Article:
This is an extensive article by Malcolm Gay of The Boston Globe that provides a lot of information with not a lot of hyperbole — except in the headline and lead statement:
“The passionate and proudly obscure world of organ building is torn over a revolutionary digital organ created by a Needham company.”
I surely understand and agree with “passionate,” but I’ve never heard organ builders or organ building as “proudly obscure.” Personally, I have never been refused entrance to a shop; nearly always those in the shop are proud to show me and others their work and answer all question. This does not strike me as obscure.
In the photo above, we see a man seated in the aisle of a church in Wheeling, West Virginia.
Doug Marshall wasn’t thrilled with what he heard.
Seated at a makeshift desk at St. Matthew’s Episcopal Church, the organ maker ascended the keys of a plastic keyboard he’d propped on a pew to his side. A laptop glowed before him. But the real object of his attention stood by the altar: Opus 10, his newly minted digital organ with four keyboards, a gleaming shell of burnished wood, and the full sonic force, filigree, and thunder of 9,000 pipes — all without a pipe to be found.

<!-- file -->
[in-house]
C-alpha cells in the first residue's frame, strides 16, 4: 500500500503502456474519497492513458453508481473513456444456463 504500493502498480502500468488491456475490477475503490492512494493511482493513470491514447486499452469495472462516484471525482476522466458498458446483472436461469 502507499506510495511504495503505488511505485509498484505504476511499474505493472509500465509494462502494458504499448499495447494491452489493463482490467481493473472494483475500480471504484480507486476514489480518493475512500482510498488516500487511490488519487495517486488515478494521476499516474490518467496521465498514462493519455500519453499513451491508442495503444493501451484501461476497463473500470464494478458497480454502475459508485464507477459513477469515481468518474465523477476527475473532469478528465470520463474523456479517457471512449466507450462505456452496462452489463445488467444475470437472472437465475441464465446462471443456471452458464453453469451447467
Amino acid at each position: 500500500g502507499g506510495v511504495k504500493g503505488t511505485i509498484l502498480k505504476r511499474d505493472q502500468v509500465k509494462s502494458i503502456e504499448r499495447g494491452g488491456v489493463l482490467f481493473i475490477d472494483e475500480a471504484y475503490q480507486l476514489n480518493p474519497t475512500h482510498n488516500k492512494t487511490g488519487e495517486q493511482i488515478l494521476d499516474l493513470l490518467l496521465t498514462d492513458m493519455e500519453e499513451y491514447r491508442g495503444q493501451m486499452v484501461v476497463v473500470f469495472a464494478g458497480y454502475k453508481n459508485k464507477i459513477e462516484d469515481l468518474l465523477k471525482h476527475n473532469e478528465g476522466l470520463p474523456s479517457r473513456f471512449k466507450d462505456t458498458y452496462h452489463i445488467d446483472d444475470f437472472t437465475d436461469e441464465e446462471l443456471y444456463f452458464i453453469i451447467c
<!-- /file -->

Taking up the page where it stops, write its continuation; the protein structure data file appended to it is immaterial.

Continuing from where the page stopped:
I am pleased to see an article that presents the quality, the effort and care, and the modern techniques and equipment used in creating an excellent organ sound. It’s so easy to present attention-grabbing performers and overuse the word “revolutionary” because you really can’t think of anything else to write and you won’t take the time to find out the necessary information to create a balanced and informative article. Malcolm Gay did a fine job here.